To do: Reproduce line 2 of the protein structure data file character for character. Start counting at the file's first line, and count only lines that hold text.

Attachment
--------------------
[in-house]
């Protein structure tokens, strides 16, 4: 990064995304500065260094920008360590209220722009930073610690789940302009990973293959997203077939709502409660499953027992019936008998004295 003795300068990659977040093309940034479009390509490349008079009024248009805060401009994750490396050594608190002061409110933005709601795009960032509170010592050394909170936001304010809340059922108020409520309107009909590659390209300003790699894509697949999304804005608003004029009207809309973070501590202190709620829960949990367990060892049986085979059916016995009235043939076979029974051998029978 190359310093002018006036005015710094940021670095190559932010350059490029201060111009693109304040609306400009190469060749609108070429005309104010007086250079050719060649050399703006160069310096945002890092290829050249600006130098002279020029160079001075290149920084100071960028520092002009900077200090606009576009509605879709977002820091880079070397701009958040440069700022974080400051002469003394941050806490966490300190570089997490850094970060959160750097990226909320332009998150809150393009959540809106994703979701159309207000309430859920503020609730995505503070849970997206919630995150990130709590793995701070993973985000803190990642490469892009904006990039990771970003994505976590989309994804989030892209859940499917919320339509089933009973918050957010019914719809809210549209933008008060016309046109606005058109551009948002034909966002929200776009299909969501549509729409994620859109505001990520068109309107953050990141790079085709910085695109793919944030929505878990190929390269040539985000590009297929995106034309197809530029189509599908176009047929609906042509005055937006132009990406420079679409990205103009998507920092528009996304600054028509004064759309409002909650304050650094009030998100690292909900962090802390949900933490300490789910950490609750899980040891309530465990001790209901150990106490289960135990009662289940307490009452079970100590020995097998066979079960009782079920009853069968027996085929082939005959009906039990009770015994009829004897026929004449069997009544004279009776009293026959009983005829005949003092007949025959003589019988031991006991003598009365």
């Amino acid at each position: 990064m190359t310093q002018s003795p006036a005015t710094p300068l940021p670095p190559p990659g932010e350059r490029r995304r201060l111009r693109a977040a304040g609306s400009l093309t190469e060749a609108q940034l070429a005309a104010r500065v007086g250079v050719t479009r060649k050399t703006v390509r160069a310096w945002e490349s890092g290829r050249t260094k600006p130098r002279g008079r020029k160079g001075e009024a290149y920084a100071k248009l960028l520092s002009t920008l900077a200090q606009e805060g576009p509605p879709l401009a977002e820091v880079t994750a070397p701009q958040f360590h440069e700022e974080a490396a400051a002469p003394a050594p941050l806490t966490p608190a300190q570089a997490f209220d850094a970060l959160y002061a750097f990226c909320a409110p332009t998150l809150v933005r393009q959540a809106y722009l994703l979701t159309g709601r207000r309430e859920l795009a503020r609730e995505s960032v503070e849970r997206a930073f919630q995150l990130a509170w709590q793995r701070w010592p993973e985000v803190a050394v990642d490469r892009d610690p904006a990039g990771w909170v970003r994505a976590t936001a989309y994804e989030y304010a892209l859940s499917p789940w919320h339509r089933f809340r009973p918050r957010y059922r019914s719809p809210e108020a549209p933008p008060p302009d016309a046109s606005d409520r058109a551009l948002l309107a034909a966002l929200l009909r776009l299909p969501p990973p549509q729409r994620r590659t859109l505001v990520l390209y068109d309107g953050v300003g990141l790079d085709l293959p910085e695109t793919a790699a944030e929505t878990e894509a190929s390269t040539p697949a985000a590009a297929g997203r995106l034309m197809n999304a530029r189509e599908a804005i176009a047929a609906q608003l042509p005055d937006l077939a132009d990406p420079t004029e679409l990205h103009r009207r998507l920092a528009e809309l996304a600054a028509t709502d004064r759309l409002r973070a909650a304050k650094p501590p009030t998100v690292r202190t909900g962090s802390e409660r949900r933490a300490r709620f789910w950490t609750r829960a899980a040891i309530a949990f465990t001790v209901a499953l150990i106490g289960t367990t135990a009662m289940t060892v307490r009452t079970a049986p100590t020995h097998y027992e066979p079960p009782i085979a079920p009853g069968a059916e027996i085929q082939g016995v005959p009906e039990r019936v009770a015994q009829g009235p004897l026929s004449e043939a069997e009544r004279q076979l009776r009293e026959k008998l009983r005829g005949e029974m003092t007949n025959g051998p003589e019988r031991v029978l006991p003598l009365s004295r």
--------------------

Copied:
């Protein structure tokens, strides 16, 4: 990064995304500065260094920008360590209220722009930073610690789940302009990973293959997203077939709502409660499953027992019936008998004295 003795300068990659977040093309940034479009390509490349008079009024248009805060401009994750490396050594608190002061409110933005709601795009960032509170010592050394909170936001304010809340059922108020409520309107009909590659390209300003790699894509697949999304804005608003004029009207809309973070501590202190709620829960949990367990060892049986085979059916016995009235043939076979029974051998029978 190359310093002018006036005015710094940021670095190559932010350059490029201060111009693109304040609306400009190469060749609108070429005309104010007086250079050719060649050399703006160069310096945002890092290829050249600006130098002279020029160079001075290149920084100071960028520092002009900077200090606009576009509605879709977002820091880079070397701009958040440069700022974080400051002469003394941050806490966490300190570089997490850094970060959160750097990226909320332009998150809150393009959540809106994703979701159309207000309430859920503020609730995505503070849970997206919630995150990130709590793995701070993973985000803190990642490469892009904006990039990771970003994505976590989309994804989030892209859940499917919320339509089933009973918050957010019914719809809210549209933008008060016309046109606005058109551009948002034909966002929200776009299909969501549509729409994620859109505001990520068109309107953050990141790079085709910085695109793919944030929505878990190929390269040539985000590009297929995106034309197809530029189509599908176009047929609906042509005055937006132009990406420079679409990205103009998507920092528009996304600054028509004064759309409002909650304050650094009030998100690292909900962090802390949900933490300490789910950490609750899980040891309530465990001790209901150990106490289960135990009662289940307490009452079970100590020995097998066979079960009782079920009853069968027996085929082939005959009906039990009770015994009829004897026929004449069997009544004279009776009293026959009983005829005949003092007949025959003589019988031991006991003598009365």